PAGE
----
KYC, an acronym for ‘Know your Customer,’ refers to the customer due diligence process that B2C or Direct to Consumer companies put in place to protect their businesses and customers from illegal activities such as money laundering or fraud. Conversely, B2B companies refer to the same due diligence process as KYB; ‘Know Your Business.’
Knowing who you’re doing business with and verifying that they are who they say they are is a vital part of compliance in most countries and crucial in doing business in the digital economy. While technology allows businesses to automate their services and expand reach, online fraud and financial crime have become more prevalent. More than ever, there is the need to protect businesses from establishing relationships with entities associated with fraud, terrorism, corruption, identity theft, or money laundering, among other crimes.
KYC is often required for some organizations — primarily financial institutions — to identify the customers they are doing business with while ensuring that their products and services are accessible to everyone. Some level of KYC is implemented before the business establishes a relationship with the customer, and other KYC procedures get implemented during the period of the business transaction.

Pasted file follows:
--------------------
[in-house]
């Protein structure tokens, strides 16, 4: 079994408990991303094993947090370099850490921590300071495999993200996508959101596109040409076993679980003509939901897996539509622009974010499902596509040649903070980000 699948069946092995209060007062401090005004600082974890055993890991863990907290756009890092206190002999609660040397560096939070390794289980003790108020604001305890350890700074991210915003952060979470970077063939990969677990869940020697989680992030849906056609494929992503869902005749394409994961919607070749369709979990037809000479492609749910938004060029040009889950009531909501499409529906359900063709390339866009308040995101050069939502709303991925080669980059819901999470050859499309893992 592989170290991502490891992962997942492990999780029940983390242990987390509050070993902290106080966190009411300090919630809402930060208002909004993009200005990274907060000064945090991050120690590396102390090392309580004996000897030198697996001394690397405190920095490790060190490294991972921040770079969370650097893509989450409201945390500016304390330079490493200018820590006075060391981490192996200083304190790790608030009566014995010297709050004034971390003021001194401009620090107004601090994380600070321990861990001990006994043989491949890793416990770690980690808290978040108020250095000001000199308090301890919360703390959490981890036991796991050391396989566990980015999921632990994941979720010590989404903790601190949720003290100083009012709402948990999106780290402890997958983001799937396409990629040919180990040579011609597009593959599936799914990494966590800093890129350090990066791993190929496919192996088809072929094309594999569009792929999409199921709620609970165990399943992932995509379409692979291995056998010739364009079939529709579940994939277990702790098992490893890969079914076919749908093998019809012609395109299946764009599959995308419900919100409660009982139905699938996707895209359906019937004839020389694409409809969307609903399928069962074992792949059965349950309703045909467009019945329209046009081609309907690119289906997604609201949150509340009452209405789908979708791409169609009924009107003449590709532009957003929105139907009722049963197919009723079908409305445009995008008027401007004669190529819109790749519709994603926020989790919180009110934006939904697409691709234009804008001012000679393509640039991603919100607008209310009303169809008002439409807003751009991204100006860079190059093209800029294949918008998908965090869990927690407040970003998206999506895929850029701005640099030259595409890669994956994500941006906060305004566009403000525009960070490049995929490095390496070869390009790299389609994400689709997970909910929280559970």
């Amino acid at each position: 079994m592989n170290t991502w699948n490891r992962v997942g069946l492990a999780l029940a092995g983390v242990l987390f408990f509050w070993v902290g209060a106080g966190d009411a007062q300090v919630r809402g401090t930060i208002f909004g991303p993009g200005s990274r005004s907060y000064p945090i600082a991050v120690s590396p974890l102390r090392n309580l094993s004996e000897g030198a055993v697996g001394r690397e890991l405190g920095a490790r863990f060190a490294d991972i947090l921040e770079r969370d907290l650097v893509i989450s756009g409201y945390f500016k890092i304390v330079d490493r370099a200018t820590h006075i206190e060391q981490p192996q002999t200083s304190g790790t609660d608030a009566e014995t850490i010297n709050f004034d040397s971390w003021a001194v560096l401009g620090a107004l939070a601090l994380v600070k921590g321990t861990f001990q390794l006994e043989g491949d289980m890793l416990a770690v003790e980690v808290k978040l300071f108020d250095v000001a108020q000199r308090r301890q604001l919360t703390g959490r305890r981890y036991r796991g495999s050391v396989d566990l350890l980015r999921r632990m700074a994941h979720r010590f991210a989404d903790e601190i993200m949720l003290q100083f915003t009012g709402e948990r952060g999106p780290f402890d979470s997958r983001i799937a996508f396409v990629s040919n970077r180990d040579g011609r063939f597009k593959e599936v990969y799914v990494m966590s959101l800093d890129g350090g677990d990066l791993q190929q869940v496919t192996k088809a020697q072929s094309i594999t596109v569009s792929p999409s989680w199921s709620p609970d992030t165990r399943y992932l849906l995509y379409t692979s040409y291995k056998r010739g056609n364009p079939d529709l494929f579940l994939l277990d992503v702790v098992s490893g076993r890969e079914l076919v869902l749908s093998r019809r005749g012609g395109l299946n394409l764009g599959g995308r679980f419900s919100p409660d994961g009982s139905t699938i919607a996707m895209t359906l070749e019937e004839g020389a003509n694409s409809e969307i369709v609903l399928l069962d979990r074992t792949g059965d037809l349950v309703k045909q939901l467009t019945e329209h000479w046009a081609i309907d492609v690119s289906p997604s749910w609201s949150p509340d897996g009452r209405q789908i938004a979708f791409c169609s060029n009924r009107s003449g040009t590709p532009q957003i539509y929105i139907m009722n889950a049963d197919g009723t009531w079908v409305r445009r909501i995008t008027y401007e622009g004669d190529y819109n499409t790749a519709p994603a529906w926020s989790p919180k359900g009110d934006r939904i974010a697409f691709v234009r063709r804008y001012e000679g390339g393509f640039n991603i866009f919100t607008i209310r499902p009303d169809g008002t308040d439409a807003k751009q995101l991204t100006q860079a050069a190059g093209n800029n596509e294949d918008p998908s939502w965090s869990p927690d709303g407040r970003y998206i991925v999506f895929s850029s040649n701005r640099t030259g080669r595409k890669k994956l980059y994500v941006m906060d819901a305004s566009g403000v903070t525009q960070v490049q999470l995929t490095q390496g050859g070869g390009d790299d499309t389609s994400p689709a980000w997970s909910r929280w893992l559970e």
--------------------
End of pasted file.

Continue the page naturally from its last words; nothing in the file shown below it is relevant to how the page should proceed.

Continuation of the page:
Why is KYC important?
Every serious business or entity should establish some level of due diligence — investigation or background check — before committing to a contract, transaction, or agreement with another party. It is only normal that KYC procedures help fulfill basic levels of customer due diligence.
Hence, KYC is continuous due diligence, extending a one-time capture of customer data to include verifying its truthfulness and accuracy consistently throughout the engagement.
Compliance with Regulations
As businesses grow, reaching more customers and expanding their footprints in new countries, complying with the KYC policies of each country remains essential. KYC requirements are standard practice around the world, especially with regard to financial transactions and investments.
Each country has variations in terms of the exact information and documentation necessary to collect from customers and investors. However, the processes are similar and with the same intentions to better safeguard the financial industry and provide customer protection.
Reduced Potential for Fraud, Money Laundering, and Other Scams
An extra layer of security is no longer optional but necessary in this digital age to prevent fraudulent activity. Failure to include a detailed identity verification process in your business could leave you vulnerable to fraud and financial crimes. According to the Nigeria Inter-Bank Settlement System Plc (NIBSS), in the first nine months of 2020, fraudsters attempted 46,126 attacks on banks, ecommerce platforms, and individuals. 91% of these attacks were successful and were carried out via mobile apps, web platforms, and POS machines.